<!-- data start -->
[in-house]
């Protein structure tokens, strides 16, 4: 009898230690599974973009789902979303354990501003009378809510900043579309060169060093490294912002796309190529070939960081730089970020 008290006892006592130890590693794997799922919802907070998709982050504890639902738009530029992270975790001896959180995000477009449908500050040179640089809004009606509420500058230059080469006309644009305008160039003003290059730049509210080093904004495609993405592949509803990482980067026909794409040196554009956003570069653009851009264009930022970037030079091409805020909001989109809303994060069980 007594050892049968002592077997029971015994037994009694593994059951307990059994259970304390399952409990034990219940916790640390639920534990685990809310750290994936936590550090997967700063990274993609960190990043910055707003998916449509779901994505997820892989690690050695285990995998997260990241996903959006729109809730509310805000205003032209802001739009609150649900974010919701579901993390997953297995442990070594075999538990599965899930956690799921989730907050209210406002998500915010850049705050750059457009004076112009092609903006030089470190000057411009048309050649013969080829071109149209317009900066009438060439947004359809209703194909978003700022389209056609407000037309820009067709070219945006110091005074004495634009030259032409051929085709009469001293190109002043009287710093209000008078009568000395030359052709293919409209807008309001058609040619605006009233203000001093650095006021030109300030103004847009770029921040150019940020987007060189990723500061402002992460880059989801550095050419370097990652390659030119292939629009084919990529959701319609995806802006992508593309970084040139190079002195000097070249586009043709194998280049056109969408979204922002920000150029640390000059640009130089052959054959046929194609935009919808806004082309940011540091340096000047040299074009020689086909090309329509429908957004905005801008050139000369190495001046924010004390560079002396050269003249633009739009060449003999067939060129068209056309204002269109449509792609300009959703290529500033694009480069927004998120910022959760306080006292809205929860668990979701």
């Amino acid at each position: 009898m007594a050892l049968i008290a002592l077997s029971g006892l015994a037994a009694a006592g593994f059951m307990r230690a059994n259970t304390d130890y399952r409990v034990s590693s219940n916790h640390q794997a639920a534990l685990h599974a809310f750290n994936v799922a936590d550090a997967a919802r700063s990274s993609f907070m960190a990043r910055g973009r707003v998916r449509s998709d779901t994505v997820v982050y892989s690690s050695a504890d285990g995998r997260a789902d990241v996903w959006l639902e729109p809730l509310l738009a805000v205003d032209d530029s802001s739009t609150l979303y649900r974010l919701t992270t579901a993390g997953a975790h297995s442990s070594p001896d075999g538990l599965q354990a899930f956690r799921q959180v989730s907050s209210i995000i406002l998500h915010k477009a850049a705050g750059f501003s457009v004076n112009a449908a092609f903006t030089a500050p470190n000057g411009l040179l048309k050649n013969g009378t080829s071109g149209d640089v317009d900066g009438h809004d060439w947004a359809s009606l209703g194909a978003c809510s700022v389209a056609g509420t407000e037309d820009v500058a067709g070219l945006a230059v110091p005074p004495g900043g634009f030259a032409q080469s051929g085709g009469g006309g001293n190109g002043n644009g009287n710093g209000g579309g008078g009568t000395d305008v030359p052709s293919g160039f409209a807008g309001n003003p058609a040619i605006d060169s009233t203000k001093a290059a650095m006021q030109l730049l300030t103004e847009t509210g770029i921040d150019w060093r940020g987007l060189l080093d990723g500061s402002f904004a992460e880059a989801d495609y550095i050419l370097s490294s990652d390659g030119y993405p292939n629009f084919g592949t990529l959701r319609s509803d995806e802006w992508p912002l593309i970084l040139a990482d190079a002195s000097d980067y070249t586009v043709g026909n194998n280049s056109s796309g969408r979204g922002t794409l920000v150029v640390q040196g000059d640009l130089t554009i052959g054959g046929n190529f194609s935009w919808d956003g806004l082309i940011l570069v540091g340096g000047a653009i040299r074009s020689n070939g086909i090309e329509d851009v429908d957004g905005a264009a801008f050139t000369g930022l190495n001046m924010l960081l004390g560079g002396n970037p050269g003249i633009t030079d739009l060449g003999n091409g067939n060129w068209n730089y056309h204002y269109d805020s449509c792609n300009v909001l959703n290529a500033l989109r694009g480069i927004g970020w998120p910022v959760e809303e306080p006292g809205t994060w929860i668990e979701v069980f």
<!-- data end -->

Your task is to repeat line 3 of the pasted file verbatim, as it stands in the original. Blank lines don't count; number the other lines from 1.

């Amino acid at each position: 009898m007594a050892l049968i008290a002592l077997s029971g006892l015994a037994a009694a006592g593994f059951m307990r230690a059994n259970t304390d130890y399952r409990v034990s590693s219940n916790h640390q794997a639920a534990l685990h599974a809310f750290n994936v799922a936590d550090a997967a919802r700063s990274s993609f907070m960190a990043r910055g973009r707003v998916r449509s998709d779901t994505v997820v982050y892989s690690s050695a504890d285990g995998r997260a789902d990241v996903w959006l639902e729109p809730l509310l738009a805000v205003d032209d530029s802001s739009t609150l979303y649900r974010l919701t992270t579901a993390g997953a975790h297995s442990s070594p001896d075999g538990l599965q354990a899930f956690r799921q959180v989730s907050s209210i995000i406002l998500h915010k477009a850049a705050g750059f501003s457009v004076n112009a449908a092609f903006t030089a500050p470190n000057g411009l040179l048309k050649n013969g009378t080829s071109g149209d640089v317009d900066g009438h809004d060439w947004a359809s009606l209703g194909a978003c809510s700022v389209a056609g509420t407000e037309d820009v500058a067709g070219l945006a230059v110091p005074p004495g900043g634009f030259a032409q080469s051929g085709g009469g006309g001293n190109g002043n644009g009287n710093g209000g579309g008078g009568t000395d305008v030359p052709s293919g160039f409209a807008g309001n003003p058609a040619i605006d060169s009233t203000k001093a290059a650095m006021q030109l730049l300030t103004e847009t509210g770029i921040d150019w060093r940020g987007l060189l080093d990723g500061s402002f904004a992460e880059a989801d495609y550095i050419l370097s490294s990652d390659g030119y993405p292939n629009f084919g592949t990529l959701r319609s509803d995806e802006w992508p912002l593309i970084l040139a990482d190079a002195s000097d980067y070249t586009v043709g026909n194998n280049s056109s796309g969408r979204g922002t794409l920000v150029v640390q040196g000059d640009l130089t554009i052959g054959g046929n190529f194609s935009w919808d956003g806004l082309i940011l570069v540091g340096g000047a653009i040299r074009s020689n070939g086909i090309e329509d851009v429908d957004g905005a264009a801008f050139t000369g930022l190495n001046m924010l960081l004390g560079g002396n970037p050269g003249i633009t030079d739009l060449g003999n091409g067939n060129w068209n730089y056309h204002y269109d805020s449509c792609n300009v909001l959703n290529a500033l989109r694009g480069i927004g970020w998120p910022v959760e809303e306080p006292g809205t994060w929860i668990e979701v069980f």